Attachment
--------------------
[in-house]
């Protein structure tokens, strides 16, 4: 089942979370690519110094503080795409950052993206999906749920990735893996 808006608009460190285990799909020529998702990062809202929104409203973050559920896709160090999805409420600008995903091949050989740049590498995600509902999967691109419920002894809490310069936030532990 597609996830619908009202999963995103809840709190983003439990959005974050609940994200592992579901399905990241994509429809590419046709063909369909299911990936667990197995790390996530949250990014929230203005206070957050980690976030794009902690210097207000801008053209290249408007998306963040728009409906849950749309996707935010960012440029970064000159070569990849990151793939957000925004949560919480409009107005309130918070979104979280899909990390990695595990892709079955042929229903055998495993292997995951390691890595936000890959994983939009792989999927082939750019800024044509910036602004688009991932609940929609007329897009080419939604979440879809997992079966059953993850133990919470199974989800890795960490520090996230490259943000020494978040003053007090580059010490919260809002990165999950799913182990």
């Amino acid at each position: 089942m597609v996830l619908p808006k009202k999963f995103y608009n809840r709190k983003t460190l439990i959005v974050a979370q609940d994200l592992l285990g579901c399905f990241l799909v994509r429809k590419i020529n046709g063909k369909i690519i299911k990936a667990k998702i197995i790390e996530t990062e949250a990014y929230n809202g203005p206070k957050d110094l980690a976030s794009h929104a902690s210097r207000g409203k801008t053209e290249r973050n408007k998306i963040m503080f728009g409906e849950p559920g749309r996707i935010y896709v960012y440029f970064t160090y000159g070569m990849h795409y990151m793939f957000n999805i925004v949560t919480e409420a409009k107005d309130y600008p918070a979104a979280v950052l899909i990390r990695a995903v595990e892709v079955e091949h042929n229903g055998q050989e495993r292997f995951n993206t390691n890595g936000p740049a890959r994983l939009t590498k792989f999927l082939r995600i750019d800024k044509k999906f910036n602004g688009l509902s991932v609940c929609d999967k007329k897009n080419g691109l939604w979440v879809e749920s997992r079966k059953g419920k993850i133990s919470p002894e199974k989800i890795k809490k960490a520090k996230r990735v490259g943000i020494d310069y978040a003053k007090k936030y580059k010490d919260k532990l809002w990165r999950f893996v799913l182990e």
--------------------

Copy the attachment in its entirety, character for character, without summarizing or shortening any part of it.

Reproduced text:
[in-house]
């Protein structure tokens, strides 16, 4: 089942979370690519110094503080795409950052993206999906749920990735893996 808006608009460190285990799909020529998702990062809202929104409203973050559920896709160090999805409420600008995903091949050989740049590498995600509902999967691109419920002894809490310069936030532990 597609996830619908009202999963995103809840709190983003439990959005974050609940994200592992579901399905990241994509429809590419046709063909369909299911990936667990197995790390996530949250990014929230203005206070957050980690976030794009902690210097207000801008053209290249408007998306963040728009409906849950749309996707935010960012440029970064000159070569990849990151793939957000925004949560919480409009107005309130918070979104979280899909990390990695595990892709079955042929229903055998495993292997995951390691890595936000890959994983939009792989999927082939750019800024044509910036602004688009991932609940929609007329897009080419939604979440879809997992079966059953993850133990919470199974989800890795960490520090996230490259943000020494978040003053007090580059010490919260809002990165999950799913182990």
């Amino acid at each position: 089942m597609v996830l619908p808006k009202k999963f995103y608009n809840r709190k983003t460190l439990i959005v974050a979370q609940d994200l592992l285990g579901c399905f990241l799909v994509r429809k590419i020529n046709g063909k369909i690519i299911k990936a667990k998702i197995i790390e996530t990062e949250a990014y929230n809202g203005p206070k957050d110094l980690a976030s794009h929104a902690s210097r207000g409203k801008t053209e290249r973050n408007k998306i963040m503080f728009g409906e849950p559920g749309r996707i935010y896709v960012y440029f970064t160090y000159g070569m990849h795409y990151m793939f957000n999805i925004v949560t919480e409420a409009k107005d309130y600008p918070a979104a979280v950052l899909i990390r990695a995903v595990e892709v079955e091949h042929n229903g055998q050989e495993r292997f995951n993206t390691n890595g936000p740049a890959r994983l939009t590498k792989f999927l082939r995600i750019d800024k044509k999906f910036n602004g688009l509902s991932v609940c929609d999967k007329k897009n080419g691109l939604w979440v879809e749920s997992r079966k059953g419920k993850i133990s919470p002894e199974k989800i890795k809490k960490a520090k996230r990735v490259g943000i020494d310069y978040a003053k007090k936030y580059k010490d919260k532990l809002w990165r999950f893996v799913l182990e």